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Guillain-Barre syndrome with concurrent posterior reversible encephalopathy syndrome and hyponatraemia: mere coincidence or rare coexistence


A 61-year-old Caucasian woman with a history of hypertension presented with a week’s history of confusion falls and back pain was found to have hyponatraemia from secretion of antidiuretic hormone and treated appropriately. Given her persistent symptoms, despite a normal CT head on presentation, an MRI head was obtained, showing vasogenic oedema in line with posterior reversible encephalopathy syndrome (PRES). Despite aggressive antihypertensives and supportive measures, unfortunately, her condition deteriorated, with increased confusion, new left-sided flaccid paresis, paraesthesias and worsening of the back pain. Following further testing including a cerebrospinal fluid analysis, finally diagnosed with an atypical presentation of Guillain-Barre syndrome (GBS), and prompt management with intravenous immunoglobulins was initiated. She recovered clinically and returned to near-normal function on follow-up. We use this case to suggest the importance of dysautonomia in GBS and various clinical manifestations it can present with, including PRES and hyponatraemia.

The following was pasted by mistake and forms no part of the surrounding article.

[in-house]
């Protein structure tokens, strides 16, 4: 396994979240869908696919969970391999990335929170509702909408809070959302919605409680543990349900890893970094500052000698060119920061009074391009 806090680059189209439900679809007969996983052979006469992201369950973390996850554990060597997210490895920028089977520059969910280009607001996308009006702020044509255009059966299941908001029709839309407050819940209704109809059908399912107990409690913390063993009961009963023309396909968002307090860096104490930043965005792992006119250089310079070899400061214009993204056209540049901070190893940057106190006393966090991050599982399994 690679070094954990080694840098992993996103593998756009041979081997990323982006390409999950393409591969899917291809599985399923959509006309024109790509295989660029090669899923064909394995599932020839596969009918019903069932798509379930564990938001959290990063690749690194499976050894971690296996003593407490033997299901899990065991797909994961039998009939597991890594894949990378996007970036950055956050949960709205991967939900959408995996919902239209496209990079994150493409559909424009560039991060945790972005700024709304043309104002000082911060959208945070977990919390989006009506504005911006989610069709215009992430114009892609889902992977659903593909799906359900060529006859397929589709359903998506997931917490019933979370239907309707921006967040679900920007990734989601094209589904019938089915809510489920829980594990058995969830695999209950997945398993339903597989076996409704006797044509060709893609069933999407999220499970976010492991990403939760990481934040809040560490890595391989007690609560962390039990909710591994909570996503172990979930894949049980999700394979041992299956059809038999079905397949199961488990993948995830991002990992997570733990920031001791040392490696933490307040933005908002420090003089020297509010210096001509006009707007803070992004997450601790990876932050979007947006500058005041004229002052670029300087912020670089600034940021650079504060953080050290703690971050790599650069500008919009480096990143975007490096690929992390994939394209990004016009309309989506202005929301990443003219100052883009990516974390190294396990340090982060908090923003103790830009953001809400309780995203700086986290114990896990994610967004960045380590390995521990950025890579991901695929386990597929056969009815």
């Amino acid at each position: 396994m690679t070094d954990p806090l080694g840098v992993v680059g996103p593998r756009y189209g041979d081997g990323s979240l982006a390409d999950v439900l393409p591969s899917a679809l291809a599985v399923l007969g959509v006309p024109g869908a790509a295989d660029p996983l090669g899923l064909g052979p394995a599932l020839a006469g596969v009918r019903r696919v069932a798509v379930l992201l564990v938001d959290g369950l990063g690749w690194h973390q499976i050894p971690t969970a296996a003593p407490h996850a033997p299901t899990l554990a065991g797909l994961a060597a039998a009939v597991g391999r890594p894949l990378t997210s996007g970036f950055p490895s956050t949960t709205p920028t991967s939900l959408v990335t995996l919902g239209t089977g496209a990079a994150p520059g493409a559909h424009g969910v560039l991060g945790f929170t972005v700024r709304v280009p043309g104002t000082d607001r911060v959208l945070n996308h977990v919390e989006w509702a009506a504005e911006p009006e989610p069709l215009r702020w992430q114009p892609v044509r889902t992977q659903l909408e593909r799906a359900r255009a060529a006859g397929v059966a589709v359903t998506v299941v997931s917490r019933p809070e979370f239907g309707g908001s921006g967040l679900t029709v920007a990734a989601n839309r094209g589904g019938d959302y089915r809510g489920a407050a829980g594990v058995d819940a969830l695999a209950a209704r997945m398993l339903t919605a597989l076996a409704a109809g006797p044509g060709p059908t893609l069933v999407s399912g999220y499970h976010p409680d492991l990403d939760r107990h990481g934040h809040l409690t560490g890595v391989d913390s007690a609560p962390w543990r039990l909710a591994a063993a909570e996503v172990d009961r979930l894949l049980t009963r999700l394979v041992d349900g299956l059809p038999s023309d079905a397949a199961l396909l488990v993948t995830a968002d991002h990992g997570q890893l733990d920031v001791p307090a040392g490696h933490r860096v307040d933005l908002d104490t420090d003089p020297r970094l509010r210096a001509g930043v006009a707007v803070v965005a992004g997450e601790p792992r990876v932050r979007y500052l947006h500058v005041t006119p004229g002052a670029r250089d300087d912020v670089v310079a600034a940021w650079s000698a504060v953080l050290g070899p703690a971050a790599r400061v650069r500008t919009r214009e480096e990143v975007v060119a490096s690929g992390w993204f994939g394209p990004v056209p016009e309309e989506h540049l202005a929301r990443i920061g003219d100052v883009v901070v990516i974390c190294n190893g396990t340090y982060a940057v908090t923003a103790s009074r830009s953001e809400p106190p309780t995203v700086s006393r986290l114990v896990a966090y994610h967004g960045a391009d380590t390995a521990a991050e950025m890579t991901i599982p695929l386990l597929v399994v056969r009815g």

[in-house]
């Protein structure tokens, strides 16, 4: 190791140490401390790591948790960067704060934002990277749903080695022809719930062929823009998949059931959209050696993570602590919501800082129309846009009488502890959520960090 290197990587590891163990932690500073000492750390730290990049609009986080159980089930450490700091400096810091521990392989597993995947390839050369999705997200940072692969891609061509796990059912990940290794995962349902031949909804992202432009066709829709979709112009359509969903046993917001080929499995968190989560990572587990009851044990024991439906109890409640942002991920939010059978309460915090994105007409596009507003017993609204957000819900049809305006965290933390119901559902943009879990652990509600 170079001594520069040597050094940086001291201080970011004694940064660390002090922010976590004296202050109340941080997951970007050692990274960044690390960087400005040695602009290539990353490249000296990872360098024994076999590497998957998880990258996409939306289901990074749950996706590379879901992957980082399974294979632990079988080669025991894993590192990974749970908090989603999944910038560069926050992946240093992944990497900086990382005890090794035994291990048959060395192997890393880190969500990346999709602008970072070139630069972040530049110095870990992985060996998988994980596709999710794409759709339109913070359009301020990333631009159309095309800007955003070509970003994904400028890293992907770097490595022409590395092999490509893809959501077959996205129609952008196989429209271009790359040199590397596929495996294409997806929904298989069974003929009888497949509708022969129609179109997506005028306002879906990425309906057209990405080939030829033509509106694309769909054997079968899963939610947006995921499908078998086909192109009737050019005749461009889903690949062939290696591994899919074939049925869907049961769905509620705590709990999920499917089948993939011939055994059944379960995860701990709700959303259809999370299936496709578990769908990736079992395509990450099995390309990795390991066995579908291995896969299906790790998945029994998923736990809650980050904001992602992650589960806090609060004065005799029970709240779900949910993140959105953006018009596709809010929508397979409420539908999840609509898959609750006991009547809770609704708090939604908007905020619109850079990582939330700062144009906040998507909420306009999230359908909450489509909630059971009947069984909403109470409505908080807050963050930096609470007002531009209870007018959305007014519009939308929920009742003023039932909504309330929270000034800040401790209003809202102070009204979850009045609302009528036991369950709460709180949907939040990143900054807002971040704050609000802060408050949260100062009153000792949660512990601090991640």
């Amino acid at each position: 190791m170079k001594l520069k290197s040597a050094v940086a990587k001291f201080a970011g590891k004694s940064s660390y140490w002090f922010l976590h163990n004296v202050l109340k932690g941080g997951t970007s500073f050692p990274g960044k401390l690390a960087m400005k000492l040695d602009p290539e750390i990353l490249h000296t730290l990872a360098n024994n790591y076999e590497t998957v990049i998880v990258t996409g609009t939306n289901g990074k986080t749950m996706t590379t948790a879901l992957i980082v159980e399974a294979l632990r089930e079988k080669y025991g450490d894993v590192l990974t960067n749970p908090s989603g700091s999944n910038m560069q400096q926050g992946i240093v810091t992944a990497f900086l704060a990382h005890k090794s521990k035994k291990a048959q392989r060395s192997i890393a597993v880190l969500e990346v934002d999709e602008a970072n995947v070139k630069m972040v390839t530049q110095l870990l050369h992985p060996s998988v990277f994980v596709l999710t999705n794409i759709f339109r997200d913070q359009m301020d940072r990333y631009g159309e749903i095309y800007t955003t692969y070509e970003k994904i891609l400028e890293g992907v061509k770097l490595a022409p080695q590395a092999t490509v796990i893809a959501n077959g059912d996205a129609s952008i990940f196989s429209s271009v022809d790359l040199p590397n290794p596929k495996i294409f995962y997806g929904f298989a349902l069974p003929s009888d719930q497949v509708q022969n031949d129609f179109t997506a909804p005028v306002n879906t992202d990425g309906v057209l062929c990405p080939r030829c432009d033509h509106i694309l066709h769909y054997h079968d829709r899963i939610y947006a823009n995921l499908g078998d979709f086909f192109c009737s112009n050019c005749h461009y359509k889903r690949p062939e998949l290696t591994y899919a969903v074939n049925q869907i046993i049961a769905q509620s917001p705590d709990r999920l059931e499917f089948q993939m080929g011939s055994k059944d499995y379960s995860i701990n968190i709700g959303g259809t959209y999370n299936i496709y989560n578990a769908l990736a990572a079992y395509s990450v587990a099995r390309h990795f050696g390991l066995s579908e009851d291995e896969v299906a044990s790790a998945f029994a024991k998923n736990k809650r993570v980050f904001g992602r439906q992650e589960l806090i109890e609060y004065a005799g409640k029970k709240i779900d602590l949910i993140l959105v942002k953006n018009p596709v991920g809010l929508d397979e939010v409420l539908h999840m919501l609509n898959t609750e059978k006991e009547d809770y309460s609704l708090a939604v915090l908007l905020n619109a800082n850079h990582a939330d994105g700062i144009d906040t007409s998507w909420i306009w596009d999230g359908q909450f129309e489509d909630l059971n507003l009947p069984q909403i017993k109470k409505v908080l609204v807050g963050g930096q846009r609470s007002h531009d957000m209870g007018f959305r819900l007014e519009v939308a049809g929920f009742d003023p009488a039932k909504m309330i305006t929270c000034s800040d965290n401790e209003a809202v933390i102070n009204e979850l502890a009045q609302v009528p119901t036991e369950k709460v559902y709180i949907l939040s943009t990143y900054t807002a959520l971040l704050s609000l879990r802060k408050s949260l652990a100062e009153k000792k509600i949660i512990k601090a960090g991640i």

• clinical neurophysiology
  • fluid electrolyte and acid–base disturbances
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